In 1964, the federal government passed the Civil Rights Act, which makes certain forms of discrimination illegal in the United States. Only five years later, less than 16 months after the murder of Martin Luther King Jr., members of the University of Wyoming’s football team attempted to draw attention to inequities and pay for them. price.
Its difficult situation could have become a footnote of the civil rights movement if there had not been a series of protests in football nearly 50 years later. Protests over the past 10 years have revealed instances of racism and reminded of the problems the Wyoming Black 14 faced half a century ago.
Fourteen black members of the Wyoming football team in 1969 drew attention to the refusal of The Church of Jesus Christ of Latter-day Saints to allow blacks to become priests. The group’s attempt to protest with black bracelets during the BYU match resulted in the expulsion of all the people involved from the team and careful scrutiny of the rest of the state. Wyoming fans applauded the decision of coach Lloyd Eaton at that time.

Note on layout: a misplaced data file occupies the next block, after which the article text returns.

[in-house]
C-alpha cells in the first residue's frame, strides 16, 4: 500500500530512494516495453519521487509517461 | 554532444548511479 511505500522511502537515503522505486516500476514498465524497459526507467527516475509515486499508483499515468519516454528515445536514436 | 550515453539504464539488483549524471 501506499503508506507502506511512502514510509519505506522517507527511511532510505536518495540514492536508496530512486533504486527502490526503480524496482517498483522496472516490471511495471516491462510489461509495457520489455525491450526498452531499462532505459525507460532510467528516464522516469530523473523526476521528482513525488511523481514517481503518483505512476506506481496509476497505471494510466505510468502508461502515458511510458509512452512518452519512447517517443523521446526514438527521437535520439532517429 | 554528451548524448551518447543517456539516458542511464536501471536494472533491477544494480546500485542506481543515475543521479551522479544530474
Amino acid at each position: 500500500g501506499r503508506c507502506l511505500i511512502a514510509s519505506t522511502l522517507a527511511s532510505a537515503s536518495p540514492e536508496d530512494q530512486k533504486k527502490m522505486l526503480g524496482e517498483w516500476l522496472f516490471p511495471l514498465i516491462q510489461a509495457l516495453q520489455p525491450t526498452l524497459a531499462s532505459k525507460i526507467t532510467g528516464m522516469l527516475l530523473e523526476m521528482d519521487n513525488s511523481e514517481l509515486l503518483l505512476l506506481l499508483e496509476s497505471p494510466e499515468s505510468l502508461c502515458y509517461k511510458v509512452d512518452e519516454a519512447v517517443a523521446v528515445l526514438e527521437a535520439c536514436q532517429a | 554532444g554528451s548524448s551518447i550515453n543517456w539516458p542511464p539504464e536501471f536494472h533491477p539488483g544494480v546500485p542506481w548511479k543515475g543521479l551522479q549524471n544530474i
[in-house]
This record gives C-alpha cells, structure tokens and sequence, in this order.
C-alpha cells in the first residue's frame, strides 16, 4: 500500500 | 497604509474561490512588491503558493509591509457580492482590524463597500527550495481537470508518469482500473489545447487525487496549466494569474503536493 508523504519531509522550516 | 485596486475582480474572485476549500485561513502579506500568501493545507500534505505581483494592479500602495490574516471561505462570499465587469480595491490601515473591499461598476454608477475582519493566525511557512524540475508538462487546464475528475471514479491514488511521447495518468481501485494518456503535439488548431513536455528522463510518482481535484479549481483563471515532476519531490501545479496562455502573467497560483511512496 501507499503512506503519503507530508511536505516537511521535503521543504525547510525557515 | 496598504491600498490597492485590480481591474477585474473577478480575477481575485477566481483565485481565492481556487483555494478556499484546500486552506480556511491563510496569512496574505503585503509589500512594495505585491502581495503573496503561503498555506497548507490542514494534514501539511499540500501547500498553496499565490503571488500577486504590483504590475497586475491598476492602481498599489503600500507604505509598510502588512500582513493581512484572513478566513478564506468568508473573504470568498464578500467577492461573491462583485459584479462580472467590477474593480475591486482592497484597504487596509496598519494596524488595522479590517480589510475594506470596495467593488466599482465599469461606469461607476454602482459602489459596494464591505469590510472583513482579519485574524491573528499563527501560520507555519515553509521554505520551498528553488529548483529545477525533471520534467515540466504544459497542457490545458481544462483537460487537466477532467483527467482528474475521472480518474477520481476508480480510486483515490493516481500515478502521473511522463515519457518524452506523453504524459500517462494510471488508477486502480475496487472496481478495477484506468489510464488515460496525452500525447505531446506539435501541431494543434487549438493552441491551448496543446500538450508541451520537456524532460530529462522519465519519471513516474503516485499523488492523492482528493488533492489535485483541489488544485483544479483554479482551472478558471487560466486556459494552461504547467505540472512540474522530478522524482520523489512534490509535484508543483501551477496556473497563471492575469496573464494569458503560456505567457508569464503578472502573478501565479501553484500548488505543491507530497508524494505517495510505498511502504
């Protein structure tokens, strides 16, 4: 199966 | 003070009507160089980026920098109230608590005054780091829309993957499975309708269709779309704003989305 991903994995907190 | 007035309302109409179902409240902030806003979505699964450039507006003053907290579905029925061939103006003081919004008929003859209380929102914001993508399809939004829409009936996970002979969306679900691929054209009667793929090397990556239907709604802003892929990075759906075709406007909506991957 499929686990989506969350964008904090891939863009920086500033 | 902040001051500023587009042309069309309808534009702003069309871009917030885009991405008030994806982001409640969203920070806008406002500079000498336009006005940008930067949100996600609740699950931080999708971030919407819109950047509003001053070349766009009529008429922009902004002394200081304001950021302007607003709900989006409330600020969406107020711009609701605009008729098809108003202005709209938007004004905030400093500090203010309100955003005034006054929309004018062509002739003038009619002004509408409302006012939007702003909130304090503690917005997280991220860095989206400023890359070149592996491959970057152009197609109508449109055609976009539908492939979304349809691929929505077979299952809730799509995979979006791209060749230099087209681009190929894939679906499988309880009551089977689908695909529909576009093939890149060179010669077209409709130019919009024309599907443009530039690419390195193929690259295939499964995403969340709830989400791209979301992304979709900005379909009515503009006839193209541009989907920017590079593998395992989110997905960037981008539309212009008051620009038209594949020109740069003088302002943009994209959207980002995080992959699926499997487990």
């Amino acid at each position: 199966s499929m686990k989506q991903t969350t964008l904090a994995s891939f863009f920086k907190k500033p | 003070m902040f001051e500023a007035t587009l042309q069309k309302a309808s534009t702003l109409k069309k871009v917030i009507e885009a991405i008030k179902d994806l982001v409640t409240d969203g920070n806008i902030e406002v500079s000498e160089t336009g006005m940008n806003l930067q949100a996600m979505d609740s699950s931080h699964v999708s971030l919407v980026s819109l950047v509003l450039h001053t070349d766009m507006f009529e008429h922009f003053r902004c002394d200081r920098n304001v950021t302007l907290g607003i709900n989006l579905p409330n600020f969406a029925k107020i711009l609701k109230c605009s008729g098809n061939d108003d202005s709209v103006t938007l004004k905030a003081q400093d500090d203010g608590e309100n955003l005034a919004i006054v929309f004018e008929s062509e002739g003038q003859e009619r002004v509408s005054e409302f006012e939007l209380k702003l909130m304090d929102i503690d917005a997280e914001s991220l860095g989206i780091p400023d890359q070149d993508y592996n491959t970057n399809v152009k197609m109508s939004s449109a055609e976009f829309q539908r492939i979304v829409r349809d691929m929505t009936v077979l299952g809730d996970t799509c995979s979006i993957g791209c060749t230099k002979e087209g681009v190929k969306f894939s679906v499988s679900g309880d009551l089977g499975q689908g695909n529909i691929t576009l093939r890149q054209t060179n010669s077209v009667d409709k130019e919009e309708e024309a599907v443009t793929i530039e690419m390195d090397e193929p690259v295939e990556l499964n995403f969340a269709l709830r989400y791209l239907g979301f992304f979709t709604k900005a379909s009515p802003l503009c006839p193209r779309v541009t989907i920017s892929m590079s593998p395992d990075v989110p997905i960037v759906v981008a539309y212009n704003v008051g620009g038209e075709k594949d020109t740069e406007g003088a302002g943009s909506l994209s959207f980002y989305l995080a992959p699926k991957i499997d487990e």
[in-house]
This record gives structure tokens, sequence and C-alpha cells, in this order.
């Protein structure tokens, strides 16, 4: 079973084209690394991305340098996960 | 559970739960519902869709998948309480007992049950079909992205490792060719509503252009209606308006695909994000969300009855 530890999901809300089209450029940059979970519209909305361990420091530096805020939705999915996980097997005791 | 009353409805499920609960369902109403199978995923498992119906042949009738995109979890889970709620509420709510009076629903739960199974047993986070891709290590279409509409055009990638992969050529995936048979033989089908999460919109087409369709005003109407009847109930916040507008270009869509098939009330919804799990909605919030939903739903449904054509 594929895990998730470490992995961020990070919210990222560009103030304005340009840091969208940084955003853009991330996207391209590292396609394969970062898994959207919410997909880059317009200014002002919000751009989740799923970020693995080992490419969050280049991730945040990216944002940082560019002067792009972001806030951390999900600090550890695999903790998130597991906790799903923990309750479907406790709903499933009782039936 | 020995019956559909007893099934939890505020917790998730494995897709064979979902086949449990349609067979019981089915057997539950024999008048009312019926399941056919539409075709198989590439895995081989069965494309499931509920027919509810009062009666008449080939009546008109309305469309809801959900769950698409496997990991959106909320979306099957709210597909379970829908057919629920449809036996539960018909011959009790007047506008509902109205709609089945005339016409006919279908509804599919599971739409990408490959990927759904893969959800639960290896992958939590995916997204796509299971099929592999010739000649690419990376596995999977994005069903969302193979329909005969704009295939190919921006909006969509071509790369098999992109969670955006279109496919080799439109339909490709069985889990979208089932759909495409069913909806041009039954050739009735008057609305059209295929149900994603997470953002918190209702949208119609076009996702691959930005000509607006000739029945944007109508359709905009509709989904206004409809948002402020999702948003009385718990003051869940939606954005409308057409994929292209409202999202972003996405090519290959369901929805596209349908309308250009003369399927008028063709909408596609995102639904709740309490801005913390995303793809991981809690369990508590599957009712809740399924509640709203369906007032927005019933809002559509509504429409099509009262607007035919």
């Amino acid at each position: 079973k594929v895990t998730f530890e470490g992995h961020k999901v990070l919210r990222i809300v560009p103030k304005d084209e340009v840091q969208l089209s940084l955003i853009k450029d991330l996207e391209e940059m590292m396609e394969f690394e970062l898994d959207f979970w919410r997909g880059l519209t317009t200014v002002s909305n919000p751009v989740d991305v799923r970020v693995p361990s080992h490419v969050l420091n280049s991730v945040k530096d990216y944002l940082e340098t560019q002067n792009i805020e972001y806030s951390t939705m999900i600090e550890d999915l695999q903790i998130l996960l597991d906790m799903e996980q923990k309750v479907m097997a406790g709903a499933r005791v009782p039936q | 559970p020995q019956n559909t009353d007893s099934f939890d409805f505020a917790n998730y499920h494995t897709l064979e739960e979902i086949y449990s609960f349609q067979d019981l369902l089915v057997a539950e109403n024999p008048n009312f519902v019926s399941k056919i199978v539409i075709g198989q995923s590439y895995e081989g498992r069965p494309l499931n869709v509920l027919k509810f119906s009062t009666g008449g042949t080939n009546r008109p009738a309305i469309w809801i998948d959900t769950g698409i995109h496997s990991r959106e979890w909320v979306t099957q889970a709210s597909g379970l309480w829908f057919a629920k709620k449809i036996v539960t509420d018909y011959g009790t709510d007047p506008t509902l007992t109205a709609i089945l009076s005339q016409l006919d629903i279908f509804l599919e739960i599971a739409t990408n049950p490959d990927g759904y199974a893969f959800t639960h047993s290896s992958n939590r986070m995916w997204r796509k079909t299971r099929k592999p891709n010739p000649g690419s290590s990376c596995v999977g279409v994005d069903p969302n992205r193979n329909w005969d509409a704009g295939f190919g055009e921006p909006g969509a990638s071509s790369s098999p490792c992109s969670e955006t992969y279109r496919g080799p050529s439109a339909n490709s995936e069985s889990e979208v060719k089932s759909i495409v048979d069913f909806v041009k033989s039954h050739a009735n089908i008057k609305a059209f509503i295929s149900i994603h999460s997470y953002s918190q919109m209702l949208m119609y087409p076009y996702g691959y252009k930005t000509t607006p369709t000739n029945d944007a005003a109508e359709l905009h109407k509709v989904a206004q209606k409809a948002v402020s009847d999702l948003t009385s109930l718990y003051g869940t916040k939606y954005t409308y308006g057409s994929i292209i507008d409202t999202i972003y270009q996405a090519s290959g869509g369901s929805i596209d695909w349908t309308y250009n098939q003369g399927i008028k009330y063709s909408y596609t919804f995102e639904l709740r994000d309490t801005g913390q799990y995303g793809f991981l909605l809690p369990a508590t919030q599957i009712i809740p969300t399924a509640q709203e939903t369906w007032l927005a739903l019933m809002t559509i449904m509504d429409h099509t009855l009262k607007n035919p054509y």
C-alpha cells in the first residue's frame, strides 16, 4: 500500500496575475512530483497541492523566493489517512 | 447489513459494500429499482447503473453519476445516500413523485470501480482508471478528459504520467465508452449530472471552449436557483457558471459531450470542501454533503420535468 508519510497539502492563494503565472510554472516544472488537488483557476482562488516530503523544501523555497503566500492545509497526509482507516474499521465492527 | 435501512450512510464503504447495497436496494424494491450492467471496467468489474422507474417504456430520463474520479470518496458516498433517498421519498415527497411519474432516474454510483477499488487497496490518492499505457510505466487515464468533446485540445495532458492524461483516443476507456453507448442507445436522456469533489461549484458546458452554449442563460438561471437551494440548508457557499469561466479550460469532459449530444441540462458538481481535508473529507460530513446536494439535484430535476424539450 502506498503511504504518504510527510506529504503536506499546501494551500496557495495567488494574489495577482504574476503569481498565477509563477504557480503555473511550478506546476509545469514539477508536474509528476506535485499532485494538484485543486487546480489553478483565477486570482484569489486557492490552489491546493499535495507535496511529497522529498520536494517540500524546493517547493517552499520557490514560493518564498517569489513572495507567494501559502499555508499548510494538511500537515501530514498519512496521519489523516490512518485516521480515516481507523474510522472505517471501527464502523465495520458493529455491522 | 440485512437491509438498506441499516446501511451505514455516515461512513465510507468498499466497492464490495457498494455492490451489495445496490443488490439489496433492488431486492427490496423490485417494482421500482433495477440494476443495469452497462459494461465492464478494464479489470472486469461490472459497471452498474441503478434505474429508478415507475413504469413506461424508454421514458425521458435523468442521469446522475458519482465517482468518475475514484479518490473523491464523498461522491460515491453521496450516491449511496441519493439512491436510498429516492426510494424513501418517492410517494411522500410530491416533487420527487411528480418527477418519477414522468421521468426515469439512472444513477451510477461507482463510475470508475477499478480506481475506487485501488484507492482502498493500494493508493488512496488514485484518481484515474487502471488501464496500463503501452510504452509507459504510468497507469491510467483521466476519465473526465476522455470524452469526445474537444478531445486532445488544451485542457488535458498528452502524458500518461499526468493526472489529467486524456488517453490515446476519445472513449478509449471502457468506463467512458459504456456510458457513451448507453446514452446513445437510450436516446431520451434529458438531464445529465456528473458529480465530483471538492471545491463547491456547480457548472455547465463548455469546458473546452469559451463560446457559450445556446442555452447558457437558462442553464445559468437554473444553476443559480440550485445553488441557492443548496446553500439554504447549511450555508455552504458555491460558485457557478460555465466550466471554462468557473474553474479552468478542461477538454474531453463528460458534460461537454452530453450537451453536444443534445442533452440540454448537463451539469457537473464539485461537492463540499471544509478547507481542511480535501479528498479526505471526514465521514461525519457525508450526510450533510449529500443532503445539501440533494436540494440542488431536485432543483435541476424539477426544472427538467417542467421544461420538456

The university and many of its fans changed their minds in light of the 50th anniversary: the university invited players to come back and apologized, and the crowd at War Memorial Stadium greeted the group with a big ovation. But the opposition to the football protests remains.
There is no better-known example of this than Colin Kaepernick. In an effort to protest deadly incidents of police brutality against unarmed people of color, the San Francisco 49ers quarterback sat down and knelt while the national anthem played before the Games. This led to an immediate review.
Chris Murray, of Nevada Sports Net, covered Kaepernick, Nevada, while the controversial future personality was an ambitious athlete open to the media. Murray, who was previously in the Revo Gazette-Journal, described Kaepernick as an intelligent person on and off the field and whose subsequent positions could have been influenced by living in a completely black fraternity in Reno. Kaepernick did not start the protest until after he left Nevada, but his actions left his fans in Reno open for debate.